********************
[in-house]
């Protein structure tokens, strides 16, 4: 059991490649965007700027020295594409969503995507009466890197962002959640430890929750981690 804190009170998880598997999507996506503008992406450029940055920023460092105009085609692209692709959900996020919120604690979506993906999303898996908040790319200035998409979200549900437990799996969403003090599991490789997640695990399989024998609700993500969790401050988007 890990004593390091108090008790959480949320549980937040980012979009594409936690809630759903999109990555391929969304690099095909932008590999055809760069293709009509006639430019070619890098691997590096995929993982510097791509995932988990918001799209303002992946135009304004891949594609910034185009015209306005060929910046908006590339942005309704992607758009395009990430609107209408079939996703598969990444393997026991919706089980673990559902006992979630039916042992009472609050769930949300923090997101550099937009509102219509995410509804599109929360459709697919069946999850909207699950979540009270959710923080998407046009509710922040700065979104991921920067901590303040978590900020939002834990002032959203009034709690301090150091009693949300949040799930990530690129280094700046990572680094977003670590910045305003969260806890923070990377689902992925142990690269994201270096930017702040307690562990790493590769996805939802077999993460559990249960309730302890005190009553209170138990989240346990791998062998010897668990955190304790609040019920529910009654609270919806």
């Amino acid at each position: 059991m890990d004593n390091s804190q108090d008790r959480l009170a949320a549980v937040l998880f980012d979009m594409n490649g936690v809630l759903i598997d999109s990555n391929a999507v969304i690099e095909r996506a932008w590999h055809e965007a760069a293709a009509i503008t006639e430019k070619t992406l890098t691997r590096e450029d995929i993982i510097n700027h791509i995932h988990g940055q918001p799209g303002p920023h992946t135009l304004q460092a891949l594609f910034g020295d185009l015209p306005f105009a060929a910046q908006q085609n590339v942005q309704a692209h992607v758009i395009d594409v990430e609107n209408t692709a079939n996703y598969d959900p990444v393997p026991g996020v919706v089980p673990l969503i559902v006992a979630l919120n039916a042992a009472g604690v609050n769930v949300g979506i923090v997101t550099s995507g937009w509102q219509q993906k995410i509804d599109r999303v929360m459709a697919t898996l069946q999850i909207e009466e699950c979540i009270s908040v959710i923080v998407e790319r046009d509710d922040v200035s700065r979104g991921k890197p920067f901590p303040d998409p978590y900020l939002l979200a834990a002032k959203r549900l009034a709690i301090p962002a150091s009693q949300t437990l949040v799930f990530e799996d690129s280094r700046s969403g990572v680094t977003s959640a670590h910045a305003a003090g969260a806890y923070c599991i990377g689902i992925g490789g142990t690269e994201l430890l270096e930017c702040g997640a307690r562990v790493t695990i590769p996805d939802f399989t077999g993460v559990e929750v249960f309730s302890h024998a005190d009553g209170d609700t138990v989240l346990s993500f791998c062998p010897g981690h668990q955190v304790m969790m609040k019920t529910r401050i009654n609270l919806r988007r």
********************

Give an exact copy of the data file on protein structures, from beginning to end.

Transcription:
[in-house]
């Protein structure tokens, strides 16, 4: 059991490649965007700027020295594409969503995507009466890197962002959640430890929750981690 804190009170998880598997999507996506503008992406450029940055920023460092105009085609692209692709959900996020919120604690979506993906999303898996908040790319200035998409979200549900437990799996969403003090599991490789997640695990399989024998609700993500969790401050988007 890990004593390091108090008790959480949320549980937040980012979009594409936690809630759903999109990555391929969304690099095909932008590999055809760069293709009509006639430019070619890098691997590096995929993982510097791509995932988990918001799209303002992946135009304004891949594609910034185009015209306005060929910046908006590339942005309704992607758009395009990430609107209408079939996703598969990444393997026991919706089980673990559902006992979630039916042992009472609050769930949300923090997101550099937009509102219509995410509804599109929360459709697919069946999850909207699950979540009270959710923080998407046009509710922040700065979104991921920067901590303040978590900020939002834990002032959203009034709690301090150091009693949300949040799930990530690129280094700046990572680094977003670590910045305003969260806890923070990377689902992925142990690269994201270096930017702040307690562990790493590769996805939802077999993460559990249960309730302890005190009553209170138990989240346990791998062998010897668990955190304790609040019920529910009654609270919806």
């Amino acid at each position: 059991m890990d004593n390091s804190q108090d008790r959480l009170a949320a549980v937040l998880f980012d979009m594409n490649g936690v809630l759903i598997d999109s990555n391929a999507v969304i690099e095909r996506a932008w590999h055809e965007a760069a293709a009509i503008t006639e430019k070619t992406l890098t691997r590096e450029d995929i993982i510097n700027h791509i995932h988990g940055q918001p799209g303002p920023h992946t135009l304004q460092a891949l594609f910034g020295d185009l015209p306005f105009a060929a910046q908006q085609n590339v942005q309704a692209h992607v758009i395009d594409v990430e609107n209408t692709a079939n996703y598969d959900p990444v393997p026991g996020v919706v089980p673990l969503i559902v006992a979630l919120n039916a042992a009472g604690v609050n769930v949300g979506i923090v997101t550099s995507g937009w509102q219509q993906k995410i509804d599109r999303v929360m459709a697919t898996l069946q999850i909207e009466e699950c979540i009270s908040v959710i923080v998407e790319r046009d509710d922040v200035s700065r979104g991921k890197p920067f901590p303040d998409p978590y900020l939002l979200a834990a002032k959203r549900l009034a709690i301090p962002a150091s009693q949300t437990l949040v799930f990530e799996d690129s280094r700046s969403g990572v680094t977003s959640a670590h910045a305003a003090g969260a806890y923070c599991i990377g689902i992925g490789g142990t690269e994201l430890l270096e930017c702040g997640a307690r562990v790493t695990i590769p996805d939802f399989t077999g993460v559990e929750v249960f309730s302890h024998a005190d009553g209170d609700t138990v989240l346990s993500f791998c062998p010897g981690h668990q955190v304790m969790m609040k019920t529910r401050i009654n609270l919806r988007r």